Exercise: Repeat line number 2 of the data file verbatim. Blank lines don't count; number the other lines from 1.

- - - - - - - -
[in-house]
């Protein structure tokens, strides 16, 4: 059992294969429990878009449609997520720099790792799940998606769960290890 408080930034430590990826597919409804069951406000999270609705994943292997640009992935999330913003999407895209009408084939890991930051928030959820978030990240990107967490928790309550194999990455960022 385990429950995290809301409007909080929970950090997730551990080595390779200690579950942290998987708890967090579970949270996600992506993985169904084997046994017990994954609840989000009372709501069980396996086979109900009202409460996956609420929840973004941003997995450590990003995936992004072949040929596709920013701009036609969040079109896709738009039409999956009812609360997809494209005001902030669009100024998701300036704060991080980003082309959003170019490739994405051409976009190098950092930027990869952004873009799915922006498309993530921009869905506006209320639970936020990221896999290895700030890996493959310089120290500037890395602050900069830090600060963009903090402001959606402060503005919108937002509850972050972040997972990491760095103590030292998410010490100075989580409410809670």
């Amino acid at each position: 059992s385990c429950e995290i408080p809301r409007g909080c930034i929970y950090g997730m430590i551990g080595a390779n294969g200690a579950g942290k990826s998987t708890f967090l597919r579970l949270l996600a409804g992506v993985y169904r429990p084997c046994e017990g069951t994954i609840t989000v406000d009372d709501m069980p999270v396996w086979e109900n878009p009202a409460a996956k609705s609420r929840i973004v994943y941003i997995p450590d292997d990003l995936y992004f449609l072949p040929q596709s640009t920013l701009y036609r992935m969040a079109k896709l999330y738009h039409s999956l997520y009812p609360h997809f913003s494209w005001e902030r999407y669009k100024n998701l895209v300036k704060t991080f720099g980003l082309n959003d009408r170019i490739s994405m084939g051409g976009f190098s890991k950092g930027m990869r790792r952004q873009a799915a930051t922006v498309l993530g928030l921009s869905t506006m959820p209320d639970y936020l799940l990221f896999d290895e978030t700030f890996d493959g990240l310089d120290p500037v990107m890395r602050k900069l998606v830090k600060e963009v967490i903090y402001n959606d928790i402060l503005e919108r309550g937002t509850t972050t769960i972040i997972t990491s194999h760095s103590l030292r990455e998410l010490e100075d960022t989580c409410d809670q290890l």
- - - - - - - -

């Protein structure tokens, strides 16, 4: 059992294969429990878009449609997520720099790792799940998606769960290890 408080930034430590990826597919409804069951406000999270609705994943292997640009992935999330913003999407895209009408084939890991930051928030959820978030990240990107967490928790309550194999990455960022 385990429950995290809301409007909080929970950090997730551990080595390779200690579950942290998987708890967090579970949270996600992506993985169904084997046994017990994954609840989000009372709501069980396996086979109900009202409460996956609420929840973004941003997995450590990003995936992004072949040929596709920013701009036609969040079109896709738009039409999956009812609360997809494209005001902030669009100024998701300036704060991080980003082309959003170019490739994405051409976009190098950092930027990869952004873009799915922006498309993530921009869905506006209320639970936020990221896999290895700030890996493959310089120290500037890395602050900069830090600060963009903090402001959606402060503005919108937002509850972050972040997972990491760095103590030292998410010490100075989580409410809670």